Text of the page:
Last post on Oct 23, 2013 at 3:46 PM
You are in the Audi A6
What is this discussion about?
Audi A6, Sedan
#643 of 6921 rwish...wheel size. . .17" = harsh ride
Jan 05, 2001 (3:16 pm)
My 1997 A8 came with 17" wheels and 55 series tires, I "plus zero'd" them to 50 series tires and even replaced the stock US A8 suspension with the German "S8" sport suspension -- what little harshness I noticed was minimal (a stiffer ride, better performance, yes -- hardly harsh). Both of my A6 4.2's (one with sport suspension and one with standard suspension) came with 255 x 40 x 17 wheel/tires (the lower the profile, i.e., the number "40" in this case, the harsher the ride). I "dreaded" the harsh ride I was absolutely certain would accompany this wheel/tire combo.
Again, "hardly harsh" at all was my reaction. The lowest profile tire I had even ridden/driven was on an S4 which had 225 x 45 x 17"s and I "knew" my butt would feel every expansion joint and my ears would hear every crack -- cross my heart -- no butt bouncing and -- especially with the Dunlop SP9000's -- very little road noise (on the A6's that is).
I read an article that said lower profile tires (which usually are a consequence of increasing the wheel's diameter over "the stock set up") can improve handling, can make the car look better, can make the car ride more harshly and can be noisier -- and, they can be more susecptible to "damage" from pot holes (because the sidewalls are stiffer). The article said that lower profile tires have become more "viable" as the body and frames of cars in recent years have increased torsional stiffness.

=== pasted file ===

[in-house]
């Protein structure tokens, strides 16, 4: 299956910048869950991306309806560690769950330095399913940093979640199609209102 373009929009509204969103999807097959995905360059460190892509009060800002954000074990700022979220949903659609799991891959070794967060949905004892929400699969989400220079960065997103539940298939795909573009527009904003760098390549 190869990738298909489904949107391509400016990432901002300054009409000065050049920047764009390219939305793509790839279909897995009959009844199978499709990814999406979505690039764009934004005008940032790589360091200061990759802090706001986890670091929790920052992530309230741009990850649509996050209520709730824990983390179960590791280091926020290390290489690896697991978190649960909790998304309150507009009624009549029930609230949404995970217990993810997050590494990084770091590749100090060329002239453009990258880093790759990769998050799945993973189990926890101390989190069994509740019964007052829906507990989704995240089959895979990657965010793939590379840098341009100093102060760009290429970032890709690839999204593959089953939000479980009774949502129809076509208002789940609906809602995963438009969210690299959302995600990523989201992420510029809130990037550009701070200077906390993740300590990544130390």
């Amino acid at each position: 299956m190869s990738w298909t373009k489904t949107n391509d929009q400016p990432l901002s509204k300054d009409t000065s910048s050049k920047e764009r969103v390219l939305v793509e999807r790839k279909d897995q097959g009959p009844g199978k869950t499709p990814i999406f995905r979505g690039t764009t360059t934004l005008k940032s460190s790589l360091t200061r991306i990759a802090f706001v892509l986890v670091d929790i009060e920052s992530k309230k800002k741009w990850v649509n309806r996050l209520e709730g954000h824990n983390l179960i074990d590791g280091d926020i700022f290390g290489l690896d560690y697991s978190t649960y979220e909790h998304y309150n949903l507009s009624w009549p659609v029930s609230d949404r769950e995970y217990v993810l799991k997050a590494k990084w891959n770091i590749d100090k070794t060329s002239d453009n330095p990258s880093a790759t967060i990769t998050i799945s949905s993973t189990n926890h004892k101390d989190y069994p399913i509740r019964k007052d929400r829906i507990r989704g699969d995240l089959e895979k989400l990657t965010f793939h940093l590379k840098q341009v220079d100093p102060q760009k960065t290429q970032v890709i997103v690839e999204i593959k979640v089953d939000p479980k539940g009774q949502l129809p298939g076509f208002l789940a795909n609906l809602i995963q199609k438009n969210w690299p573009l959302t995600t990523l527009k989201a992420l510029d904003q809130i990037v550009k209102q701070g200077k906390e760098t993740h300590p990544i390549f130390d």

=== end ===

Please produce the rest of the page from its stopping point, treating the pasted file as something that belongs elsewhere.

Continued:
While I do not have an engineering degree, I think this means the stiffness of the sidewall is much more of an issue (with respect to ride harshness) if the car that these stiff tires are mounted on/under is itself NOT stiff.
Audi (and several others) have made huge strides in chassis stiffness over the past few years (must be working with all that aluminium) -- and with my butt and my ears as witnesses, a 2000 or 2001 Audi A4, A6, A8, TT, Allroad, S4 and S8 are not adversely effected by a "plus one" [17" wheel in your case, rwish] sizing of the wheel/tire combination (the 8's even seem great with the 18" wheels).
So while I agree with the sentiments and the principle of dwpc's statement, I believe that you will NOT have a substantially harsher ride. You may notice some extra firmness and you will notice better performance and, depending on the wheels, the car will have an improved appearance. There are some pretty nice Audi wheels -- they will set your car apart, but they are "Audi" accessories (and there are a whole host of cool wheels available from many sources here on the WWW).
That's the way I see it rwish!
Go for the 17's.
Jan 05, 2001 (6:57 pm)
for all of your aggravation with the headliner repair, at least it sounds like the dealer was attempting to fix the problem, rather than poo-poo it and say that the problem will "go away with time."
#645 of 6921 17" wheels and Premium radio - Are they worth it???
Jan 05, 2001 (11:16 pm)
Ready to go forward with a purchase of a 2.7T. Curious if anybody has thoughts on the 17" version of the Sport Package (PST) and the Premium Radio (PBS). I have heard mixed reviews on these items. Any comments would be helpful.
#646 of 6921 To bthirk re: A6 Audio Systems
Jan 06, 2001 (12:32 pm)
I suggest listening to both (standard and dose) systems before you decide. The two systems have quite different sound characteristics. Although the dose system costs more, there are MANY A6 owners (including me) who prefer the sound of the standard system. This is a perfect example of a situation where your own personal taste may very well favor the less-expensive choice.